Atlanta Man Pleads Guilty in Connection with Sex Trafficking Scheme and Mann Act Charges

atlanta_skyline
Miguel Rugerio, 28, a Mexican national, pleaded guilty today in federal district court
in Atlanta to charges of conspiracy to illegally transport young women from Mexico
into the United States, and to harbor them, all for purposes of prostitution, and to engage in
the sex trafficking of these victims. Rugerio also pleaded guilty to the
substantive offense of transporting victim “N.M.” in interstate and foreign
commerce for purposes of prostitution.

“Mr. Rugerio pleaded guilty to crimes that robbed the victims not only of
their freedom, but also of their dignity,” said Thomas E. Perez, Assistant
Attorney General for the Civil Rights Division. “We are committed to combating
human trafficking and prosecuting those who sexually exploit vulnerable women
for financial benefit.”

Acting U.S. Attorney Sally Quillian Yates said of today’s plea, “Human
traffickers trick, lie and coerce young women into this country with the
promise that they will have their freedom, and work a legitimate job. Instead
it is just the opposite: these young women are in essence held captive with
almost no way out, and the so-called job they are forced to do demeans them.
We will continue to find these traffickers and put them in federal prison,
where there is no parole.”

“This case is a perfect example of the outstanding cooperation between
Immigration and Customs Enforcement (ICE) and our sister law enforcement
agencies. Because of positive interagency cooperation, human trafficking and
smuggling criminal organizations are discovering how difficult it is for them
to hide their illegal activities from authorities,” said Kenneth Smith,
Special Agent in Charge of ICE’s Office of Investigations in Atlanta. “We are
dedicated to identifying and dismantling these types of illicit operations
wherever and whenever we find them.”

FBI Atlanta Special Agent in Charge Greg Jones said, “As a direct result of
this criminal investigation and recently passed human trafficking legislation
in Mexico, Mexican law enforcement has, for the first time, been able to
launch their own investigation in an effort to combat this crime problem. We
would like to express our gratitude to the Mexican Consulate in Atlanta,
Georgia for not only their assistance in this matter in general but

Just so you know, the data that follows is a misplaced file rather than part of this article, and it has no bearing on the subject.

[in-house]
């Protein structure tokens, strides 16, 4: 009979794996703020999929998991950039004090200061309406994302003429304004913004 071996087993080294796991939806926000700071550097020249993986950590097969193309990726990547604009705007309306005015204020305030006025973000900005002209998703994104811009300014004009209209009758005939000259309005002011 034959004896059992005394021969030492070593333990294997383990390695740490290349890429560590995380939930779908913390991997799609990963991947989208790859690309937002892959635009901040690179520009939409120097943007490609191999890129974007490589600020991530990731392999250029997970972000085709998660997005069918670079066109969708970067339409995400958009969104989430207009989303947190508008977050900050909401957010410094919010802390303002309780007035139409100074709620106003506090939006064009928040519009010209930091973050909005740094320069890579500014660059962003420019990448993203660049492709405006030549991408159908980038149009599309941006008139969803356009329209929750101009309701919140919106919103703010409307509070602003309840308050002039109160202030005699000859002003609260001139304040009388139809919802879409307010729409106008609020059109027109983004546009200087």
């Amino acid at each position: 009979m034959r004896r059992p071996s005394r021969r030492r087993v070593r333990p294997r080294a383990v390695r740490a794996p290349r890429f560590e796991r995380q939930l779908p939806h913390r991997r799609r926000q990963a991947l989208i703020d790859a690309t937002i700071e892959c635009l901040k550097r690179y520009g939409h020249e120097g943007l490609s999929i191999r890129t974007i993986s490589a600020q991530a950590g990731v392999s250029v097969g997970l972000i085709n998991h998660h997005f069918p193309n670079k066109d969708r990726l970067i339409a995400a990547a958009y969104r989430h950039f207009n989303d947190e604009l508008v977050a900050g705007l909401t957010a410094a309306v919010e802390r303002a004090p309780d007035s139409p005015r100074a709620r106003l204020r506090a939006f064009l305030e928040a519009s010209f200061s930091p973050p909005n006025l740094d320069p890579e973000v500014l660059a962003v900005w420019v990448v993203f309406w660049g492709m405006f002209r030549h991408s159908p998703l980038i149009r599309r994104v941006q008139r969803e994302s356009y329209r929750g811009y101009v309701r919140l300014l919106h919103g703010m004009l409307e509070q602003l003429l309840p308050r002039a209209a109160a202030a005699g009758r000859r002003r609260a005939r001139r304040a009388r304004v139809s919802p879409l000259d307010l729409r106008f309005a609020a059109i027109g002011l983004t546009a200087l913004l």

specifically in assisting the victims that were being exploited by Mr.
Rugerio.”

According to Yates, the plea agreement, the indictment and information
presented in court: Rugerio admitted in his plea that from July 2006 to August
2008, he conspired with others to use force, fraud and coercion to cause
approximately five victims to come to the Atlanta area from Mexico and to
engage in prostitution for the financial benefit of the members of the alleged
conspiracy. He further admitted to transporting a victim to states outside of
Georgia, including Alabama and Florida, to engage her in prostitution. Rugerio
used false promises of better lives and marriage to lure young, impoverished
Mexican women to come to the United States, knowing that he would cause the
victims to engage in prostitution upon their arrival. Rugerio required his
victims to engage in commercial sex with many men per night, seven days a
week. Rugerio was indicted on the charges on August 12, 2008.

Rugerio faces a sentence of 5 years in prison. Rugerio remains in custody
pending his sentencing, which is scheduled for Jan. 27, 2010, at 9:00 a.m.
before Senior United States District Judge Clarence Cooper.

This case is the result of a joint investigation conducted by ICE and the FBI.

The case is being prosecuted by Assistant U.S. Attorney Richard Moultrie, Jr.,
and Trial Attorney Karima Maloney of the Civil Rights Division’s Human
Trafficking Prosecution Unit.

For further information please contact Sally Quillian Yates, Acting United
States Attorney, or Charysse L. Alexander, Executive Assistant United States
Attorney, through Patrick Crosby, Public Affairs Officer, U.S. Attorney’s
Office, at (404) 581-6016. The Internet address for the HomePage for the U.S.
Attorney’s Office for the Northern District of Georgia is

http://www.usdoj.gov/usao/gan.

SOURCE U.S. Department of Justice

Published in: on October 30, 2009 at 8:53 am  Comments (1)  
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One CommentLeave a comment

  1. We must put an end to this evil in our life time.


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